This is an archived article that was published on sltrib.com in 2014, and information in the article may be outdated. It is provided only for personal research purposes and may not be reprinted.

While trusting the majority of Congressional Budget Office forecasts, I'm wondering if they've considered all the angles when recently projecting a loss of half a million jobs should the minimum wage be increased to $10.10 an hour ("Minimum wage value falling but fairness is debated," Tribune, March 31).

Not only do other studies disagree, but I wonder if the CBO gave enough emphasis to the impact of lower employee turnover and increased customer satisfaction.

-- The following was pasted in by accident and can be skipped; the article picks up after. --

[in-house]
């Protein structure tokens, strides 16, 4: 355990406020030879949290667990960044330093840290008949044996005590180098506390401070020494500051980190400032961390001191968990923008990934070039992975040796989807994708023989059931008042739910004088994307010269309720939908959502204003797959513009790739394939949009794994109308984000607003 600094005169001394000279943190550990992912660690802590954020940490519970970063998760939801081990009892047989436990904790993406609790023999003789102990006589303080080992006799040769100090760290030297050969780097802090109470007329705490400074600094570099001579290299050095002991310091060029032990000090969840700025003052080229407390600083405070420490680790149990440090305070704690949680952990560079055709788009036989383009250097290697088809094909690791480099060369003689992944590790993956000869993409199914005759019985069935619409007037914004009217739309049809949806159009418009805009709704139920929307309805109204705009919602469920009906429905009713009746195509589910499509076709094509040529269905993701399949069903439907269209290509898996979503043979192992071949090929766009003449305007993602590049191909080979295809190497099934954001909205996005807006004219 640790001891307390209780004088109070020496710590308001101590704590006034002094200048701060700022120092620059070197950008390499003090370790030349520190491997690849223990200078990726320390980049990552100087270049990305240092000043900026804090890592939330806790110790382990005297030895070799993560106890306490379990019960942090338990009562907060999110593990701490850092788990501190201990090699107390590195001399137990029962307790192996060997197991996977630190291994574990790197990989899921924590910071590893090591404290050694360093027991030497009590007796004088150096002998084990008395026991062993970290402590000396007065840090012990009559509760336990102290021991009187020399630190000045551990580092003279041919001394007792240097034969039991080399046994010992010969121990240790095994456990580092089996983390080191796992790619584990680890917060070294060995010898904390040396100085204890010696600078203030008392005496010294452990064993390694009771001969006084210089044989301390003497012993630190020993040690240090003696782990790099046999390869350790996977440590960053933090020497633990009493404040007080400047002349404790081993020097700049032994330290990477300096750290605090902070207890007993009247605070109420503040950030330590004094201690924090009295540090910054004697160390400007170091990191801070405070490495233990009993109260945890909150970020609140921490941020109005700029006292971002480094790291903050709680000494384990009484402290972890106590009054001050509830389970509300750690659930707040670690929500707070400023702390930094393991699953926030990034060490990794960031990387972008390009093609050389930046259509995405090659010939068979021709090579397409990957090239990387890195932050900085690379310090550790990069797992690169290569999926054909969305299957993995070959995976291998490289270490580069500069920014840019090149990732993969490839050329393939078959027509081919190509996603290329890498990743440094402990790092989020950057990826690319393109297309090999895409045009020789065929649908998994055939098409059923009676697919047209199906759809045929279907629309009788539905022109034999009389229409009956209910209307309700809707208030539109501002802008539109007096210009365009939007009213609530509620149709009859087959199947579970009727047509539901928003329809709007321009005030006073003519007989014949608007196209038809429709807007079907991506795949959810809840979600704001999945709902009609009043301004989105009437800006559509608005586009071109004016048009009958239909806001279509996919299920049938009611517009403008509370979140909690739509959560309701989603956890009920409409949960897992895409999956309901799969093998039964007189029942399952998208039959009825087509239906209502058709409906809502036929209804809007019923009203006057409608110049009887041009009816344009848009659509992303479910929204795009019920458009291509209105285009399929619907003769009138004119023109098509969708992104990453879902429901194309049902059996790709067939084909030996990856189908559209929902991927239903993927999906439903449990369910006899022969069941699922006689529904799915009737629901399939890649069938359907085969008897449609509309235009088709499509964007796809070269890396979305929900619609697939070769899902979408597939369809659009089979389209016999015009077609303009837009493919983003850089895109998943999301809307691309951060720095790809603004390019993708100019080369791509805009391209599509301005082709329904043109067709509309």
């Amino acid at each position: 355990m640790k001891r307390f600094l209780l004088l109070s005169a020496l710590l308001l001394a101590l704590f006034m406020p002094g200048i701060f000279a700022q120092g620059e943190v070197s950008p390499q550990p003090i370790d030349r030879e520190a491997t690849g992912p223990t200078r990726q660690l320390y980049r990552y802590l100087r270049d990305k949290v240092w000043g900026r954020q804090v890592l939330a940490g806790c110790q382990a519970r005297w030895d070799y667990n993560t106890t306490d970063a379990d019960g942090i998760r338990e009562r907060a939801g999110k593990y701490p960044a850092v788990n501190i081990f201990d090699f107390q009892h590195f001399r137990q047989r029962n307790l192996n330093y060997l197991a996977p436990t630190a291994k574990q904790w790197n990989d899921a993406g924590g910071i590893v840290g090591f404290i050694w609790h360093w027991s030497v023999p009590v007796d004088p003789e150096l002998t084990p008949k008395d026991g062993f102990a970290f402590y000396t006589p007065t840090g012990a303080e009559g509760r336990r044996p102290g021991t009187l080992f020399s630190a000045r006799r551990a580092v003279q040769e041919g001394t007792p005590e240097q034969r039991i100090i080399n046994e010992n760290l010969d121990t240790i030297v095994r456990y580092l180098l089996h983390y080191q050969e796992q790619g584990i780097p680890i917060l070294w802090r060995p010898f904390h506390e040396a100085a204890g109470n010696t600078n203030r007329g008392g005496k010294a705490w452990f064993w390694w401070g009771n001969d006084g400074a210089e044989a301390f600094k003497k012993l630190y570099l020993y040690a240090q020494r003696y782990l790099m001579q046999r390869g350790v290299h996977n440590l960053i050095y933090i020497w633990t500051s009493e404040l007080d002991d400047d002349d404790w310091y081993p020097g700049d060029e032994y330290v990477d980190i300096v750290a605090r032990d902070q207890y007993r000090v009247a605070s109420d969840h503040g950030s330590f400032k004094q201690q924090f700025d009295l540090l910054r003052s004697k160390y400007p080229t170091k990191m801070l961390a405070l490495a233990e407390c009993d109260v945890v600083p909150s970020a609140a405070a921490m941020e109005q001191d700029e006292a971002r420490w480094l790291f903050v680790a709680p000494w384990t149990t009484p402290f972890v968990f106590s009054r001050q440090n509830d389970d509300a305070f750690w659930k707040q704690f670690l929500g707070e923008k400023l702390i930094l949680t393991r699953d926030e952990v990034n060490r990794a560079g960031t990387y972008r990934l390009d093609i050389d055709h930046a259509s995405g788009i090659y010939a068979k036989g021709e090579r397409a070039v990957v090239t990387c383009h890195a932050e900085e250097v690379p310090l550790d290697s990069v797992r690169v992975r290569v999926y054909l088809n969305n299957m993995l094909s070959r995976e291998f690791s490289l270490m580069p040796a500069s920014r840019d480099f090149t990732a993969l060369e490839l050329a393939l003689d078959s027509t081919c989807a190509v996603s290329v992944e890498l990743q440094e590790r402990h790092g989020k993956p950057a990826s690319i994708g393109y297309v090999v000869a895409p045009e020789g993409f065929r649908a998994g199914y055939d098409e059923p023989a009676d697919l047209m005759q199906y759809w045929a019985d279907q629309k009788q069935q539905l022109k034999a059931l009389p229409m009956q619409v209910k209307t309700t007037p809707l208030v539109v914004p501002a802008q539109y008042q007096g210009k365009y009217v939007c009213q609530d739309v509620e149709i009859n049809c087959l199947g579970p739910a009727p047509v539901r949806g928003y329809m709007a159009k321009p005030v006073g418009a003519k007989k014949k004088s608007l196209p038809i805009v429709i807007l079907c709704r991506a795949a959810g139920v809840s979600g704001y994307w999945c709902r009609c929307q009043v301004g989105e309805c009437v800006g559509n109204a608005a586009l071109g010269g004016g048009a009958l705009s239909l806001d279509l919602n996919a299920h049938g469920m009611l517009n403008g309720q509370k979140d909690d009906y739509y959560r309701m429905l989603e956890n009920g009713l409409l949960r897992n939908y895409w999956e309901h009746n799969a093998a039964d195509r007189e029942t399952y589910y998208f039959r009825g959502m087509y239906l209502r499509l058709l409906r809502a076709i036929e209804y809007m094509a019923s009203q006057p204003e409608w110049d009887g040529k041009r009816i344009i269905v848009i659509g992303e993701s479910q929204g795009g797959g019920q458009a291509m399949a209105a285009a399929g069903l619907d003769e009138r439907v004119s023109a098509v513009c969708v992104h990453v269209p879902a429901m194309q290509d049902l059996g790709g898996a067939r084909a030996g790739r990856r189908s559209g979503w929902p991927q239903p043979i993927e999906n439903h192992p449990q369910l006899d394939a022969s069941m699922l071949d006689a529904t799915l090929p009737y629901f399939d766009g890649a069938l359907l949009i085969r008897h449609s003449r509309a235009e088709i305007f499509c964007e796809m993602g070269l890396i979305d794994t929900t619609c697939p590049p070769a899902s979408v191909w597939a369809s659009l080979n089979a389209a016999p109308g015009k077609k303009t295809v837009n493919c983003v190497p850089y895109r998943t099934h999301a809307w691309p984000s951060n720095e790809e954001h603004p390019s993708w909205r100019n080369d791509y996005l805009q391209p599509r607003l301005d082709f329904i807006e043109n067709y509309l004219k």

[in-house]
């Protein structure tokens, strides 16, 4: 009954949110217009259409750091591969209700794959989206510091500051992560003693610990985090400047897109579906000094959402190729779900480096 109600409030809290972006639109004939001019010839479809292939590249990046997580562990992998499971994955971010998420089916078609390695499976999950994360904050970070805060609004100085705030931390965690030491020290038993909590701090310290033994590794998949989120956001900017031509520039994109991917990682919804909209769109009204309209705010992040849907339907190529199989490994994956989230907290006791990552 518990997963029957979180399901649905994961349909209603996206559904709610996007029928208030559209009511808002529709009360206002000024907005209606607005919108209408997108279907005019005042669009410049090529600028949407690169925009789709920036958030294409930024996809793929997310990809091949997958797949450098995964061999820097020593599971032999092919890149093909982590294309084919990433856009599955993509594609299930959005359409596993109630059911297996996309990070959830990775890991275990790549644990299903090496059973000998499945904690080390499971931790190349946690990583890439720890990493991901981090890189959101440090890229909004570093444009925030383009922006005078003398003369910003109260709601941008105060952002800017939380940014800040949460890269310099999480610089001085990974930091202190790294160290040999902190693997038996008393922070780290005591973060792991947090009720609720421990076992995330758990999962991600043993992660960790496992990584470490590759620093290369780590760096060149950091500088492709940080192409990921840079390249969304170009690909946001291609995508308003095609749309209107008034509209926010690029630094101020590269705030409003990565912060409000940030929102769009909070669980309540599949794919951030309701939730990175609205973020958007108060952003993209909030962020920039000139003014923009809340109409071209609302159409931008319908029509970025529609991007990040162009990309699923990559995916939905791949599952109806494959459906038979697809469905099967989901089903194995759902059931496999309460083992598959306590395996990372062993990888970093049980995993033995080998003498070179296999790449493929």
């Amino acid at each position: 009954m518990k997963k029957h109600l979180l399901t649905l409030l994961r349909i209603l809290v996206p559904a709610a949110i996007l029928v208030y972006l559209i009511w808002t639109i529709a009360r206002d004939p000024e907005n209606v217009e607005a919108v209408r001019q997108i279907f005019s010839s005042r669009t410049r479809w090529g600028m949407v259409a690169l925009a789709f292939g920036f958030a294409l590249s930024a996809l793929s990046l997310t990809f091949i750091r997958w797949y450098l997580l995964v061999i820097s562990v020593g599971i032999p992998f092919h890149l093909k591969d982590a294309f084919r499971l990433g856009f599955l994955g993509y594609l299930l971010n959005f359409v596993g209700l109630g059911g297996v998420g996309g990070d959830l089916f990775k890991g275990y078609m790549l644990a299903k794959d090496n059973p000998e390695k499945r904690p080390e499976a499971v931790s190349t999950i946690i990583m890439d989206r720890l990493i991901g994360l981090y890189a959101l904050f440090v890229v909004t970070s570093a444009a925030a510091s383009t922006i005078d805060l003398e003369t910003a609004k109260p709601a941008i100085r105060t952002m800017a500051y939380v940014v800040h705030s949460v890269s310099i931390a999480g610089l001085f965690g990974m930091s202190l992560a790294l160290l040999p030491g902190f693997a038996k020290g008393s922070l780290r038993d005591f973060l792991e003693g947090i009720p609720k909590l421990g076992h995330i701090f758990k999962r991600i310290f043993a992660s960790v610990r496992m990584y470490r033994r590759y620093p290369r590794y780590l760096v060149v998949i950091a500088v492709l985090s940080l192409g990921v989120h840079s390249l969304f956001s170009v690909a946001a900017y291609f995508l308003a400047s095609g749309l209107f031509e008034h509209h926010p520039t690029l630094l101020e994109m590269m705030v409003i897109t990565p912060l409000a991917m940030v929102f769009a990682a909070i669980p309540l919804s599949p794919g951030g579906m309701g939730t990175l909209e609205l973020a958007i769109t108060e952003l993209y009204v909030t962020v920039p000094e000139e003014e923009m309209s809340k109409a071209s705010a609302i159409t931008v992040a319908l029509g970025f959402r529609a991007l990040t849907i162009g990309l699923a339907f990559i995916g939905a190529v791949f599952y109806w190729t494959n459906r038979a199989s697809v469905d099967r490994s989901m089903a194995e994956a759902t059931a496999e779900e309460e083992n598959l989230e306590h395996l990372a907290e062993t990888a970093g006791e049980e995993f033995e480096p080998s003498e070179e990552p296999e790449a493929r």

Two recent personal observations help form the basis for my doubt. First, a perturbing encounter with a noticeably challenged work crew at a local fast food eatery I'll refrain from identifying. It was obvious they were new and untrained to the point of being unable to provide even a modicum of acceptable service. Wait time was untenable and food quality was disappointing. I'd be surprised if many customers return.

Compare that to the experience at my favorite Costco. It's the exact opposite. Why? My suspicion is because Costco pays workers relatively well, thus promoting a stable and highly motivated workforce who enthusiastically provide superior customer satisfaction. Greater customer demand means more employment, not less.

Doesn't it make sense that lower employee turnover combined with greater business success adds up to fewer lost jobs?

Raymond A. Hult

Bountiful

comments powered by Disqus